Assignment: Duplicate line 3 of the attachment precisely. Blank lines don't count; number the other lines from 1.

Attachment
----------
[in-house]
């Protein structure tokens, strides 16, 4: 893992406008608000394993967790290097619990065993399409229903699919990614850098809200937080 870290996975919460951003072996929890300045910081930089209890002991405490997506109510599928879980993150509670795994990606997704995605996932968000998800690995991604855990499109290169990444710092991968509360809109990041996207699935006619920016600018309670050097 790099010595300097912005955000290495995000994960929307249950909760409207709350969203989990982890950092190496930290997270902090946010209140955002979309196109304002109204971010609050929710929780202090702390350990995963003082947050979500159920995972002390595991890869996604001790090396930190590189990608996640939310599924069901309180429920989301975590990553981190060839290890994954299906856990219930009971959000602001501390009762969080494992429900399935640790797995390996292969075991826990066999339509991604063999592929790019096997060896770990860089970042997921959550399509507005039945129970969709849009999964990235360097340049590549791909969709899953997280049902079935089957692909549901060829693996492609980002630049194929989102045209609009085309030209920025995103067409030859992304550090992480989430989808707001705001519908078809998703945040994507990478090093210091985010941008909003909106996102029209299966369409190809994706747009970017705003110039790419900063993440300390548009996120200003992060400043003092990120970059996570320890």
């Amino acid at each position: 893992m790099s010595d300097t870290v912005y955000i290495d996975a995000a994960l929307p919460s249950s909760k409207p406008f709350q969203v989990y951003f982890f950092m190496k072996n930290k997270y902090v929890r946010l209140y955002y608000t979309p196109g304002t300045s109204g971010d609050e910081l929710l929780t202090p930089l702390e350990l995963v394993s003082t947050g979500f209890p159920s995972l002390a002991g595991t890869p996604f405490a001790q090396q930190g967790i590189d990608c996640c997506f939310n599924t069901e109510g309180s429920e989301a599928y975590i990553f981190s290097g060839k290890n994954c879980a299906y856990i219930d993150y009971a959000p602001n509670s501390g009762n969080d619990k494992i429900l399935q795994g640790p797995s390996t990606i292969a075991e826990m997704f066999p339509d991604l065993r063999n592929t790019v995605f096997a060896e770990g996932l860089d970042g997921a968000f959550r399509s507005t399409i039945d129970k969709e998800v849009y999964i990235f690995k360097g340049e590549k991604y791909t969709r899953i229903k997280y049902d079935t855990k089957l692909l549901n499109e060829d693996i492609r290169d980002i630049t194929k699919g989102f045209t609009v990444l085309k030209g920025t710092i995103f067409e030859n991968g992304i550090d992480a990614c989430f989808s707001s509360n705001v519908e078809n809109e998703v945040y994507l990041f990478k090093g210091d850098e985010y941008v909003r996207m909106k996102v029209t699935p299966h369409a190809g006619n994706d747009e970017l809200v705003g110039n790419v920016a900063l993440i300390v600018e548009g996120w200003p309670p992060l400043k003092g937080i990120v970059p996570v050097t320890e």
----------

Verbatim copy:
């Amino acid at each position: 893992m790099s010595d300097t870290v912005y955000i290495d996975a995000a994960l929307p919460s249950s909760k409207p406008f709350q969203v989990y951003f982890f950092m190496k072996n930290k997270y902090v929890r946010l209140y955002y608000t979309p196109g304002t300045s109204g971010d609050e910081l929710l929780t202090p930089l702390e350990l995963v394993s003082t947050g979500f209890p159920s995972l002390a002991g595991t890869p996604f405490a001790q090396q930190g967790i590189d990608c996640c997506f939310n599924t069901e109510g309180s429920e989301a599928y975590i990553f981190s290097g060839k290890n994954c879980a299906y856990i219930d993150y009971a959000p602001n509670s501390g009762n969080d619990k494992i429900l399935q795994g640790p797995s390996t990606i292969a075991e826990m997704f066999p339509d991604l065993r063999n592929t790019v995605f096997a060896e770990g996932l860089d970042g997921a968000f959550r399509s507005t399409i039945d129970k969709e998800v849009y999964i990235f690995k360097g340049e590549k991604y791909t969709r899953i229903k997280y049902d079935t855990k089957l692909l549901n499109e060829d693996i492609r290169d980002i630049t194929k699919g989102f045209t609009v990444l085309k030209g920025t710092i995103f067409e030859n991968g992304i550090d992480a990614c989430f989808s707001s509360n705001v519908e078809n809109e998703v945040y994507l990041f990478k090093g210091d850098e985010y941008v909003r996207m909106k996102v029209t699935p299966h369409a190809g006619n994706d747009e970017l809200v705003g110039n790419v920016a900063l993440i300390v600018e548009g996120w200003p309670p992060l400043k003092g937080i990120v970059p996570v050097t320890e």